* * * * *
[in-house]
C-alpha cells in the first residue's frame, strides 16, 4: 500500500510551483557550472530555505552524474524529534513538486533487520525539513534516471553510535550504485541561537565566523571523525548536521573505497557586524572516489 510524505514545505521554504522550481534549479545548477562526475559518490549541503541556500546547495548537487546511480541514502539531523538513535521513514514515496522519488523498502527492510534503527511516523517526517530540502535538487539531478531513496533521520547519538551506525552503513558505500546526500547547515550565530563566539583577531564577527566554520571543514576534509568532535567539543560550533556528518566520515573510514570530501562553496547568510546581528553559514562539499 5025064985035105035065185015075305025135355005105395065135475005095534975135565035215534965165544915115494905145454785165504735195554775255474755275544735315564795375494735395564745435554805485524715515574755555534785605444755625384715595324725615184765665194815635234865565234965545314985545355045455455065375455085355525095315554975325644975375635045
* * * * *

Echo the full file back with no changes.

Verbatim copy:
[in-house]
C-alpha cells in the first residue's frame, strides 16, 4: 500500500510551483557550472530555505552524474524529534513538486533487520525539513534516471553510535550504485541561537565566523571523525548536521573505497557586524572516489 510524505514545505521554504522550481534549479545548477562526475559518490549541503541556500546547495548537487546511480541514502539531523538513535521513514514515496522519488523498502527492510534503527511516523517526517530540502535538487539531478531513496533521520547519538551506525552503513558505500546526500547547515550565530563566539583577531564577527566554520571543514576534509568532535567539543560550533556528518566520515573510514570530501562553496547568510546581528553559514562539499 5025064985035105035065185015075305025135355005105395065135475005095534975135565035215534965165544915115494905145454785165504735195554775255474755275544735315564795375494735395564745435554805485524715515574755555534785605444755625384715595324725615184765665194815635234865565234965545314985545355045455455065375455085355525095315554975325644975375635045